The theme of the Asian Zoo Educators’ Conference (AZEC), to be held in Japan in FY2013, is enhancing . It is assumed that museums of both these types have been individually carrying out museum-related activities, such as research, studies, conservation work, exhibitions, and education; because each museum is specialized in a different field, such as visual arts, general arts, history, archaeology, ethnography, natural history, science, zoology, aquatic species, insects, plants, and astronomy. However, different types of museums have many functions in common, and museums function as organizations for lifetime learning and community learning. Therefore, linkages between the two types of museums will enhance exchanges in which specialized knowledge, experience, technologies, resources, stored materials, and exhibitions are shared between such museums. This will lead to people who go to such museums to further broaden their interest in nature and living organisms, such as animals, plants, and water species, while deepening their understanding of visual arts, crafts, as well as historical and cultural artifacts. In addition, it is expected that such linkages will allow museum-goers to comprehensively interpret social and historical backgrounds, artistic perspectives of the world and nature, as well as biological and environmental values, through which visual art and craft works and historic and cultural artifacts were created, leading to the expansion of their interest in a wider range of fields.

We believe that people become interested in nature and the environment not only by visiting zoos, aquaria and other natural science-related museums, and not only through carrying out fieldwork, but also by visiting humanities-related museums, such as visual art and history museums. Such museum-goers will get learning opportunities from perspectives common to these different types of museums. In fact, visual art museums, history museums, and ethnography museums hold exhibitions, education programs and cultural activities using seasonal animals, plants, and nature as themes. Therefore, we believe that the effects of forming linkages between museums of these two different types will not only improve tourism and revitalize local communities, but will also significantly contribute to facilitating educational values and functions of museums by making the museums more attractive.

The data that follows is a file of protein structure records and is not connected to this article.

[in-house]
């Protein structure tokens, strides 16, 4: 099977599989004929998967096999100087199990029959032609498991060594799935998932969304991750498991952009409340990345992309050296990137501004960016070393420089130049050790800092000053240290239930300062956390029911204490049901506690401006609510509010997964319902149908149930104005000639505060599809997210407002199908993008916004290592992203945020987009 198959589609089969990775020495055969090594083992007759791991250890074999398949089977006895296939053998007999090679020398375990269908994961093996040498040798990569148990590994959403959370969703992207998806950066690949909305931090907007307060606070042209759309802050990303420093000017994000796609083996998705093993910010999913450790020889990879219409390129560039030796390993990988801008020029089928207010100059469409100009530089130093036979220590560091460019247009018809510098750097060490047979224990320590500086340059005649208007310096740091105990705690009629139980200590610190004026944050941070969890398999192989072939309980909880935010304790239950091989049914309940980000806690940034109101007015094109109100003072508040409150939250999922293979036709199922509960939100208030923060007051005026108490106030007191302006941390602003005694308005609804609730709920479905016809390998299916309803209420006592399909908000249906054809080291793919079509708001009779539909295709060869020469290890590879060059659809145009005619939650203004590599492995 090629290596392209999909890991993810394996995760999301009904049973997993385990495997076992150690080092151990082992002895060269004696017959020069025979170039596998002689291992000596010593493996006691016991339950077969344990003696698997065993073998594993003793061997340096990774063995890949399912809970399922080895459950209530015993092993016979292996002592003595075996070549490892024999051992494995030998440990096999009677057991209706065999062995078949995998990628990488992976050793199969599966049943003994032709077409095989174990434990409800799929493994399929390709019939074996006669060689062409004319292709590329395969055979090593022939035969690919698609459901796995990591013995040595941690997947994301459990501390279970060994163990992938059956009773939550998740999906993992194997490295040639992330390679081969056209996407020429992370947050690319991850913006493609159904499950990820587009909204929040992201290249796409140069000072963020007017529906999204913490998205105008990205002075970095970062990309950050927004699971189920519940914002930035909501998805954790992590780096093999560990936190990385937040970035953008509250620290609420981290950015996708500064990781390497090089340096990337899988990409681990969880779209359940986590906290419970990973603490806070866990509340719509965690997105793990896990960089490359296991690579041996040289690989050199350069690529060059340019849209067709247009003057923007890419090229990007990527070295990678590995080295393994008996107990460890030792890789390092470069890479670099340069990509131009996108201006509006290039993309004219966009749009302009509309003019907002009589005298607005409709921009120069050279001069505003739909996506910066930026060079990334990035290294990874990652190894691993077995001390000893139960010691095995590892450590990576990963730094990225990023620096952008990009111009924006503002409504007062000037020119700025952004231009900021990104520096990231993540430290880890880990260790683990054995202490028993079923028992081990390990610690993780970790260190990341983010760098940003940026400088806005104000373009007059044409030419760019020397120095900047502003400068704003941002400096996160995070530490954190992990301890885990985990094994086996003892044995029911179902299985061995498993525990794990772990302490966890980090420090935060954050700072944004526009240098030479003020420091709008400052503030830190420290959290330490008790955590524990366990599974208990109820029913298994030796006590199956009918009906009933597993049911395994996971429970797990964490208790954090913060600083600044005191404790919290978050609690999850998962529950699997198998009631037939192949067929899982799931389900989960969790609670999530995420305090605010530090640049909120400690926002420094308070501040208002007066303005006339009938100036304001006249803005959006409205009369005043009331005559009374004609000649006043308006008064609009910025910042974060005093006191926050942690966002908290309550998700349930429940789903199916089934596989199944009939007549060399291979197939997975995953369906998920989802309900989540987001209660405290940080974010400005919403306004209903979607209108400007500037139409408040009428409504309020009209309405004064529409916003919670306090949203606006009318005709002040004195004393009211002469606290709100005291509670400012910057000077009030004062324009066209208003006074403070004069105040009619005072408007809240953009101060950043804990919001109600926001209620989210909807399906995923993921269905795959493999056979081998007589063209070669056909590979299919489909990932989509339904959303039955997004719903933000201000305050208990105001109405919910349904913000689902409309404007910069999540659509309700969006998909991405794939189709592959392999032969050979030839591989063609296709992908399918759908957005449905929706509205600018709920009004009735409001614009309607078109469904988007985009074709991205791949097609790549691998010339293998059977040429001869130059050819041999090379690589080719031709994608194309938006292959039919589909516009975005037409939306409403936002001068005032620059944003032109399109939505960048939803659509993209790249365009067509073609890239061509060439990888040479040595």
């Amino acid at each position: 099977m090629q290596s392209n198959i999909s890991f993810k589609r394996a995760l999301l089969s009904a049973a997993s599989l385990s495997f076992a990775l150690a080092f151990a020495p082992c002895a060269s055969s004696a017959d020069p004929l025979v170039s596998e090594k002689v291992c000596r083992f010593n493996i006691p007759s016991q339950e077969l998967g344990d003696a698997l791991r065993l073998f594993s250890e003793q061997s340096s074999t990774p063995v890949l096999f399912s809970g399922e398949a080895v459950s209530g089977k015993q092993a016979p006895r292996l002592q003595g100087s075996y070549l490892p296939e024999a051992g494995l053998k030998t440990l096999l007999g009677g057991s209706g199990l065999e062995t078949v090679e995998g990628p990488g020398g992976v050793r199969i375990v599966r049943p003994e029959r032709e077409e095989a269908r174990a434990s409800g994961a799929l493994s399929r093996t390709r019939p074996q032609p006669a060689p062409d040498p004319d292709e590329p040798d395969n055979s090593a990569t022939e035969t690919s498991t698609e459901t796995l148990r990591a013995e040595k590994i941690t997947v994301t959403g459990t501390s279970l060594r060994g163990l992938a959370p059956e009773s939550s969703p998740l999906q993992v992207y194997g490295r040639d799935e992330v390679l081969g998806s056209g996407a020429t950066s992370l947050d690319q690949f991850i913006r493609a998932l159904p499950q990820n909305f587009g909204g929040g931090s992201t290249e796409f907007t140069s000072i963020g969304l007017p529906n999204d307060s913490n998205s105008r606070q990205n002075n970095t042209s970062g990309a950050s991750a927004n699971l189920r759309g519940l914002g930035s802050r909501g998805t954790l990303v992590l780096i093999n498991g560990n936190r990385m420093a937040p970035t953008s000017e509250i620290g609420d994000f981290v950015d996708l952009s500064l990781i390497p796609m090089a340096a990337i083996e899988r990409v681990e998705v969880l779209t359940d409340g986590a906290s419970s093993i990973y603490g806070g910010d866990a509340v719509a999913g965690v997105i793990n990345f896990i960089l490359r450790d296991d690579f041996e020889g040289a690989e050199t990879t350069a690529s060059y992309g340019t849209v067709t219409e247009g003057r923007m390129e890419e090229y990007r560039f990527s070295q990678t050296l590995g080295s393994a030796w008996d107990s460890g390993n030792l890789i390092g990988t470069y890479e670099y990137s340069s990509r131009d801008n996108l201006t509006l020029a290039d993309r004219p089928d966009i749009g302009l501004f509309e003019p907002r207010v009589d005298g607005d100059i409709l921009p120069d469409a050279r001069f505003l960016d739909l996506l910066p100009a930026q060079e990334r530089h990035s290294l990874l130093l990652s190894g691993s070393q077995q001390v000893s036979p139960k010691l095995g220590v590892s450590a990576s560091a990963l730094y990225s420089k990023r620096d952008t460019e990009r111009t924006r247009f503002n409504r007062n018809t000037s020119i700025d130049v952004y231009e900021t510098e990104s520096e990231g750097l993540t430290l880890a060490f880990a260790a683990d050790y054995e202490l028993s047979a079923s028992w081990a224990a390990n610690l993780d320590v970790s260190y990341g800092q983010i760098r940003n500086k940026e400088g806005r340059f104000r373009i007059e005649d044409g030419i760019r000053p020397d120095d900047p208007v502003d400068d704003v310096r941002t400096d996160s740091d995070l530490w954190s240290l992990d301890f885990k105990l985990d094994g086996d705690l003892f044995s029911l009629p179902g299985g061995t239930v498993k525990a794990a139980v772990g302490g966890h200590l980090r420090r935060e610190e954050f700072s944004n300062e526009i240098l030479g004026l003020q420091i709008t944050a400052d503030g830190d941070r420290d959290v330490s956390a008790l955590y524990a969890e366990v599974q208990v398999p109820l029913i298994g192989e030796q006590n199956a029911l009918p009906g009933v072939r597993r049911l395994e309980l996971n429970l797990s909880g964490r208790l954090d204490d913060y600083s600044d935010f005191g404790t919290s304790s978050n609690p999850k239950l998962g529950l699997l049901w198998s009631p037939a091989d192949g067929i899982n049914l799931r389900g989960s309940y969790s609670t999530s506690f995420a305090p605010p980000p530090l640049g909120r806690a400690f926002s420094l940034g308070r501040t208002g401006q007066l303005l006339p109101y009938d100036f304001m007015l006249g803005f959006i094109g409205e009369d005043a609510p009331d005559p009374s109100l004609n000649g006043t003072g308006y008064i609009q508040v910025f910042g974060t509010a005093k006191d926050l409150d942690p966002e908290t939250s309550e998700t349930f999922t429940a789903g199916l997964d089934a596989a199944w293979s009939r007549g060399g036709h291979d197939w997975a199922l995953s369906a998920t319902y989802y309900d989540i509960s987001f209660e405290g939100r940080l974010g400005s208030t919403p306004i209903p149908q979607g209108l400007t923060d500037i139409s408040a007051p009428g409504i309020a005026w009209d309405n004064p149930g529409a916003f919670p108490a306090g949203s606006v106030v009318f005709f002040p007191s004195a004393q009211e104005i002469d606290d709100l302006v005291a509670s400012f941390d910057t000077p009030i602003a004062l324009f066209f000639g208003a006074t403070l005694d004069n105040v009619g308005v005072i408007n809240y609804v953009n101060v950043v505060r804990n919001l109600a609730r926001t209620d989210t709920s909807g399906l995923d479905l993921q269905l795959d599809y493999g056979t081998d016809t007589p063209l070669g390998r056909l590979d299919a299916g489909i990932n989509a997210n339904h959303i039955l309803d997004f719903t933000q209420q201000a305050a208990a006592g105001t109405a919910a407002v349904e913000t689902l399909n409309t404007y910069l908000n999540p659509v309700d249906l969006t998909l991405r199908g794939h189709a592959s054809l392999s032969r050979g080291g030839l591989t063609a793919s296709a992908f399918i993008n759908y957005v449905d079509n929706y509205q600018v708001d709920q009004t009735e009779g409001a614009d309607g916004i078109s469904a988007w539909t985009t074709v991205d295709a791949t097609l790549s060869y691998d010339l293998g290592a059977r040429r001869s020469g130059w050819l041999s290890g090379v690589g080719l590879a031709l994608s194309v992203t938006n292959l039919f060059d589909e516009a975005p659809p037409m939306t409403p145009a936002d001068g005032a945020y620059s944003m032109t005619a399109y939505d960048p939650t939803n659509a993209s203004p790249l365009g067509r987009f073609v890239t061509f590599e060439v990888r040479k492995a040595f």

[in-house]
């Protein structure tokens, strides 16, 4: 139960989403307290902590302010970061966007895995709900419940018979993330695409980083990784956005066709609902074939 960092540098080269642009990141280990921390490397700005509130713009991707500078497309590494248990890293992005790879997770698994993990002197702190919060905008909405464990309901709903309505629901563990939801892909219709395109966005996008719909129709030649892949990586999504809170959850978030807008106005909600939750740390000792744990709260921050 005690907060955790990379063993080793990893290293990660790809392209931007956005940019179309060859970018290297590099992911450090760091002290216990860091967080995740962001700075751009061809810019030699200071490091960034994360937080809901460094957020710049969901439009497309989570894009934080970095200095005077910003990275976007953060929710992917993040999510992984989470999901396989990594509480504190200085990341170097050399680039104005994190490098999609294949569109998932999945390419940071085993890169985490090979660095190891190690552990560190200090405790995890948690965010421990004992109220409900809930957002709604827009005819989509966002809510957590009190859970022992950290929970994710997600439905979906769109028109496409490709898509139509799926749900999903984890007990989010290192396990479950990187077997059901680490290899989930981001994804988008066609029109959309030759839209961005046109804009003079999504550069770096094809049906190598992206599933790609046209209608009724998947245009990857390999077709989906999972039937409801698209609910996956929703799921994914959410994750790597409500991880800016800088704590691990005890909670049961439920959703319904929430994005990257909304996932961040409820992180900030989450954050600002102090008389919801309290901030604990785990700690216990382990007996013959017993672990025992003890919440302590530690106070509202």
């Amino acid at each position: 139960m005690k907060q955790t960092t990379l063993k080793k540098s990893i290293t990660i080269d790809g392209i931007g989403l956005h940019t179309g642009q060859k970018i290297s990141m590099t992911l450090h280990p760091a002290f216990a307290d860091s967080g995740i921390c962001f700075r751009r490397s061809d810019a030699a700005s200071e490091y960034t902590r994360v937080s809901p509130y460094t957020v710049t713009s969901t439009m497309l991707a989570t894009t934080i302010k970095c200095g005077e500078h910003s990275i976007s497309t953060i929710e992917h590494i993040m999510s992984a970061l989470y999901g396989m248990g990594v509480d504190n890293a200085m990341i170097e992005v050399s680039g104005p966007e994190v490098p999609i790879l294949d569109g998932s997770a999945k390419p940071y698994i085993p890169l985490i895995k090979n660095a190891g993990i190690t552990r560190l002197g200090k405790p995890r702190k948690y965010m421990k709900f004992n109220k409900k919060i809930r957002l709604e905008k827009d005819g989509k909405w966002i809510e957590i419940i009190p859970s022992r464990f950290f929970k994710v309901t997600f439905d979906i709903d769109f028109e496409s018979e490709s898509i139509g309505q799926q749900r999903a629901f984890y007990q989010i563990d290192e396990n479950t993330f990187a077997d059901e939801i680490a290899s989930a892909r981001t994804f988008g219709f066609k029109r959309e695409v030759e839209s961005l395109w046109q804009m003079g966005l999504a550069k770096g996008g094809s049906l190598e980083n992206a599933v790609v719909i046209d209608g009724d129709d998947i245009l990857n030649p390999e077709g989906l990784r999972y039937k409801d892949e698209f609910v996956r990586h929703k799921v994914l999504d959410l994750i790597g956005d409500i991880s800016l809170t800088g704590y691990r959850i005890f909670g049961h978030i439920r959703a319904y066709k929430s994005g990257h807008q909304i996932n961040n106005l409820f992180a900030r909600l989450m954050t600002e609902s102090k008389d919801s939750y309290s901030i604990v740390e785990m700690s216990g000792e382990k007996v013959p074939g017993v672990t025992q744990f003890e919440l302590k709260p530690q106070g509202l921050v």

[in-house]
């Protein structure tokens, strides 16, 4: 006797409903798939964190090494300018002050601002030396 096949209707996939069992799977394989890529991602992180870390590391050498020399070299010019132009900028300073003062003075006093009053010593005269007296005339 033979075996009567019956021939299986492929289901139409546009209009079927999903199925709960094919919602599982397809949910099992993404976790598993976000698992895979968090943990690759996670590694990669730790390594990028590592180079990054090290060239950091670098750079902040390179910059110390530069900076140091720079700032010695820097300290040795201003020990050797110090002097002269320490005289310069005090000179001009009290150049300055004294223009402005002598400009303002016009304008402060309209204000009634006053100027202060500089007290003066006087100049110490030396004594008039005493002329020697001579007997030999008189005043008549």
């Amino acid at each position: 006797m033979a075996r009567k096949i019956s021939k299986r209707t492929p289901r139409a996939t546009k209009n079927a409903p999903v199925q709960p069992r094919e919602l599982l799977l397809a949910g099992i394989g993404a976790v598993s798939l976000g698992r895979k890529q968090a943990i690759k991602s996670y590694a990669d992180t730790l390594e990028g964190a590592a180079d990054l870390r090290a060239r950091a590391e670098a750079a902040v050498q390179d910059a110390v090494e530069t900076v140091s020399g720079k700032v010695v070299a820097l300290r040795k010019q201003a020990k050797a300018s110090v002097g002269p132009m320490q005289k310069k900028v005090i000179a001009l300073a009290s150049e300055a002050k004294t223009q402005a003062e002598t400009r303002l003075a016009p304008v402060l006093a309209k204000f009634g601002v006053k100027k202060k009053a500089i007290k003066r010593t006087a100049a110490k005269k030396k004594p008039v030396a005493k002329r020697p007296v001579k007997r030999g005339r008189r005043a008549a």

About the Japanese Zoo & Aquarium Educators Conference (JZAE)


Created in 1975, the Japanese Zoo & Aquarium Educators Conference (JZAE) has been in existence now for 38 years. This research group puts out the oldest research publication dealing with zoo and aquarium education in Japan.



In addition to professionals representing museums and aquariums, JZAE membership is made up of museum professionals, teaching staff, students, businesspersons, government representatives and members of the general public. There are currently about 180 members of JZAE. Marine World Umi no nakamichi serves as the executive offices of JZAE with the director of Marine World Umi no nakamichi, Hiroshi Takada, serving as the chair of JZAE. http://www.jzae.jp/ 


JZAE holds its annual conference in various locales throughout Japan. The 53rd conference (2012) was held at the Japan Monkey Centre in Aichi Prefecture under the theme of  “Specimen Utilization”. This year (2013) will mark the 54th JZAE conference, which will be held at Marine World Umi no Nakamichi jointly with the 4th AZEC conference. Due to the joint sponsorship of this event, many JZAE members are sure to participate. What’s more, with the theme of  “Projects in Support of Cooperative Regional Activities Aimed at Creating Humanities and Natural Science Museums” the 4th AZEC conference is being supported by the Japanese Agency for Cultural Affairs, a government body, so it is anticipated that, in addition to interested parties from zoos and aquariums, there will also be many participants from both Japan and abroad representing museums dedicated to the humanities and sciences.